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Man sentenced for Southside shooting death

A Burns Lake-area man was sentenced Monday to life in prison without eligibility for parole for 12 years for the second-degree murder of his ex-wife's friend. Albert Gordon Giesbrecht, 67, was issued the term in B.C.
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A Burns Lake-area man was sentenced Monday to life in prison without eligibility for parole for 12 years for the second-degree murder of his ex-wife's friend.

Albert Gordon Giesbrecht, 67, was issued the term in B.C. Supreme Court in Smithers for the May 18, 2017 shooting death of Raymond Bishop, 59, in Southside.

Giesbrecht had originally been charged with first degree murder, which would have carried a minimum 25 years in prison. But during the course of submissions, Crown prosecution abandoned the theory that Giesbrecht's actions were the result of planning and deliberation.

According to an account provided by Justice David Crossin in a May 24 decision to find him guilty of the lesser count, Giesbrecht left his home in Burns Lake sometime after 5 a.m. and boarded the 5:55 a.m. ferry to Southside. He was carrying with him two rifles with ammunition and Crown prosecution argued Giesbrecht went to Southside looking for Bishop and his ex-wife.

"His motives and intentions were unclear other than he 'wanted answers,'" Crossin said.

Video from the ferry showed Giesbrecht, upon leaving the ferry, headed in the direction of Murray Road, where Bishop lived. A few minutes later, Giesbrecht's vehicle is seen again retracing his route, this time being followed by a pickup driven by Bishop.

How Bishop came to follow Giesbrecht is not known although he did usually catch the ferry at that hour to Burns Lake where he worked. He also knew where Giesbrecht's ex-wife lived and would have known Giesbrecht was at least heading in the general direction of her home.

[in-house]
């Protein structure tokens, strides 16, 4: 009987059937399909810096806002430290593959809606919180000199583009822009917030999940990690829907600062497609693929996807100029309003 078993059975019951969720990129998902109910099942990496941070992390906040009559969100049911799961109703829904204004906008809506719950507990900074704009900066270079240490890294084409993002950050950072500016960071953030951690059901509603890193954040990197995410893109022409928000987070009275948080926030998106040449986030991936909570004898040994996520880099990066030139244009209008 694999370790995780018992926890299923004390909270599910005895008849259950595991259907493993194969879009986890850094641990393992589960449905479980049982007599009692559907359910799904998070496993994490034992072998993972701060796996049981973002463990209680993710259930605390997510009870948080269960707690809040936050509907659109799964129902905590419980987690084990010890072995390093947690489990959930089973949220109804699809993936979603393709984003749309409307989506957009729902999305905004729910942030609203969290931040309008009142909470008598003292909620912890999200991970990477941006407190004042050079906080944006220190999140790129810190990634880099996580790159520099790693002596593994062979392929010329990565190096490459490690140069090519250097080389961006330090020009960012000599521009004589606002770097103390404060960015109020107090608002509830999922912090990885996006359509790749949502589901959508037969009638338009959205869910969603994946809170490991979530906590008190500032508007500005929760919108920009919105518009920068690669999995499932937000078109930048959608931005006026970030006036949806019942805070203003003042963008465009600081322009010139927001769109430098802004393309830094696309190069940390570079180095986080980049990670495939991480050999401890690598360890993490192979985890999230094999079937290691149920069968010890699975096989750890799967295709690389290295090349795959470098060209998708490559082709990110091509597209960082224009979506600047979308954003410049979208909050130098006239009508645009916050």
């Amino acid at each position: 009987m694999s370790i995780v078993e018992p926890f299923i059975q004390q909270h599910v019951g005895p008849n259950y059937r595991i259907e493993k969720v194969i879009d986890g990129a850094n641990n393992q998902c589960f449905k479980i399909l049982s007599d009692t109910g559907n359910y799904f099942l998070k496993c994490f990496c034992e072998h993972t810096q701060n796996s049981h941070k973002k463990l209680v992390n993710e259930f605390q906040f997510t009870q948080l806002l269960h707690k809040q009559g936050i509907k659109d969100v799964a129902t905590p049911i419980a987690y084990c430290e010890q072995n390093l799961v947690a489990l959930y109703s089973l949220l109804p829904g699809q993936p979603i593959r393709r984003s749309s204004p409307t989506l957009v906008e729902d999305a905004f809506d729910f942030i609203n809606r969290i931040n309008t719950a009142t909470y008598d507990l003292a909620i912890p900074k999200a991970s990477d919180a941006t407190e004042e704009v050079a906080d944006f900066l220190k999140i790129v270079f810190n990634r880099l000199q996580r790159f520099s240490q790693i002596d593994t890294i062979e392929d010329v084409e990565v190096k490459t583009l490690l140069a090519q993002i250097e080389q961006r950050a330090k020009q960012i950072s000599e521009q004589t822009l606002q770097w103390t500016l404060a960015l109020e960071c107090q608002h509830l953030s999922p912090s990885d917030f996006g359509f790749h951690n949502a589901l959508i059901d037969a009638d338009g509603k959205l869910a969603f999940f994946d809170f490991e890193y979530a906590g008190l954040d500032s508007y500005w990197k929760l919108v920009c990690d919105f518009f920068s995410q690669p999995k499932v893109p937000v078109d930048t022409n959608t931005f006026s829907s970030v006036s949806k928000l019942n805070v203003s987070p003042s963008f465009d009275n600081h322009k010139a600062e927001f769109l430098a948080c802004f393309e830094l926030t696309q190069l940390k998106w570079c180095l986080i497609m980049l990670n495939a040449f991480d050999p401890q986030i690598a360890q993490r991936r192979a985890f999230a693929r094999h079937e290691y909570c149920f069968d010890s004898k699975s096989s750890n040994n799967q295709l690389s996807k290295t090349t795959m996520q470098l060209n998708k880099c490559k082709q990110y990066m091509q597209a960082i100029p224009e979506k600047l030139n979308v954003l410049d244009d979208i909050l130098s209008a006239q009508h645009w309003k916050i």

Either way, Bishop pulled in front of Giesbrecht, prompting Crossin to conclude Bishop was hoping to stop Giesbrecht's progress.

They performed a rolling stop at a nearby intersection and then continued on and out of the view of the video camera where, according to the evidence, they stopped at some point. Shortly after, Giesbrecht's vehicle is back in view while Bishop's was not.

"It was during this timeframe of approximately two minutes, hidden from the view of the video camera, that both vehicles eventually came to a stop and Mr. Bishop was ultimately shot and killed," Crossin said.

The case hinged significantly on two calls Giesbrecht made to 911. In reaching his verdict, Crossin effectively agreed with the Crown's position that in the first call, made a few minutes after the incident, Giesbrecht not only admitted to shooting Bishop but provided the reason for doing so when he agreed with police that there was a history between the two.

In the second call, made about two hours later, Giesbrecht claimed the shooting was accidental. Why Giesbrecht did not raise the notion during the first call is "beyond the most charitable boundaries of common sense," Crossin said.